Wednesday, November 24, 2010

Re-posting: Center for Biological Diversity

The extinction crisis facing plants and animals around the world will be writ large this holiday season in the heart of New York City's bustling Times Square. Just in time for the massive Macy's Thanksgiving Parade, the Center for Biological Diversity today launched a public service ad that will appear on CBS's Super LED Screen, a 520-square-foot television screen on 42nd Street between 7th and 8th avenues in the heart of Times Square Plaza. The ad features iconic endangered species, including the jaguar and the polar bear, that will be wiped off the Earth if we don't act fast; it encourages viewers to act to save them.
The ad -- scheduled to run once an hour for 18 hours a day until the ball drops on New Year's Eve – arrives just in time for the holiday shopping season. An estimated 2.5 million people will pass by the screen for Macy's Thanksgiving Day Parade. Another 23 million or so will see it by the end of December. During this massive consumer season, we will be reminding people that there's something much bigger happening -- the extinction of hundreds of species and loss of biodiversity on the planet.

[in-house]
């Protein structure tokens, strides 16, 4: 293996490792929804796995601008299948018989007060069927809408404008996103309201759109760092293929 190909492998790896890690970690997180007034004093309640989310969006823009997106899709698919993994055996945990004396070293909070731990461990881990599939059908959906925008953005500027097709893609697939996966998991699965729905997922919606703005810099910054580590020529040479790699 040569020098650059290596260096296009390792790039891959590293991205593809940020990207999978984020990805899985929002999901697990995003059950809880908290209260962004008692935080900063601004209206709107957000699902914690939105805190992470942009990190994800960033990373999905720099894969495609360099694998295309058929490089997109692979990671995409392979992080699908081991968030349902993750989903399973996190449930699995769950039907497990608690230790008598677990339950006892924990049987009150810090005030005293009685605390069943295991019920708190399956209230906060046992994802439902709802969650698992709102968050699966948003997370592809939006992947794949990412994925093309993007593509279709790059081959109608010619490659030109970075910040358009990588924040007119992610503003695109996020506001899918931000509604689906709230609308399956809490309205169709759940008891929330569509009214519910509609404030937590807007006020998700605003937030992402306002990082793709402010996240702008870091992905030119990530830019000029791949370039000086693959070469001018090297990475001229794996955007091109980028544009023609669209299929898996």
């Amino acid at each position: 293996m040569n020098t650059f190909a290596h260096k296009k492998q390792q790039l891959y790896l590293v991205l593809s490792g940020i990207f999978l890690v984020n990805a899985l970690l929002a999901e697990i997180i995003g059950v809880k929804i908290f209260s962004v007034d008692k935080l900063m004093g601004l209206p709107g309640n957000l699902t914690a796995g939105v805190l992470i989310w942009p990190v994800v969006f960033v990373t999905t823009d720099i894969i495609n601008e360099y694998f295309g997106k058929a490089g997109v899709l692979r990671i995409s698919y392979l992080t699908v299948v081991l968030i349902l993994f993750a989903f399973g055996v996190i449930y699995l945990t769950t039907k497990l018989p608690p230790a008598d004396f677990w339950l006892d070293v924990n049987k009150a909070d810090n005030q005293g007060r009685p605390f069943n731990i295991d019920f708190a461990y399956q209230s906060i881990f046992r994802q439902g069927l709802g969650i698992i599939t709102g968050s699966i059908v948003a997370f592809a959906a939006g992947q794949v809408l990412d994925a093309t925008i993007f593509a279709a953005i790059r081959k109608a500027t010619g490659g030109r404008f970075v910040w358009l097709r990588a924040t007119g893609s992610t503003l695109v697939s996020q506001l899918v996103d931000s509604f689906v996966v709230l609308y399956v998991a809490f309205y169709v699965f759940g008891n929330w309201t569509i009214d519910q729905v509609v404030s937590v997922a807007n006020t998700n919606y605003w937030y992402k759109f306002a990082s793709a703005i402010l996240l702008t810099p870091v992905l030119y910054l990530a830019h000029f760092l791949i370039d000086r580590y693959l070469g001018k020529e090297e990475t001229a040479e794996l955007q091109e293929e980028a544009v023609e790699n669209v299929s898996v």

If you're in Times Square this holiday season and spot the ad, let us know. And if you're not in the Big Apple, you can still watch the ad and learn more at ExtinctionCrisis.org, the new Center Website created just for this ad.
Today, as the human footprint on the planet rapidly grows, scientists estimate we’re losing species at 100 to 1,000 times the natural rate. Without help, 30-50 percent of all species could be on a path to extinction by 2050.   And because each species’ extinction potentially leads to the extinction of others connected in a complex ecological web, numbers of extinctions are likely to snowball in the coming decades as ecosystems unravel. Allowing this to happen would not only impoverish the natural world but also our place in it. We can stop this nightmarish scenario, but we have to act now to save these species and the wild places they live.
To view the ad CLICK HERE

No comments:

Post a Comment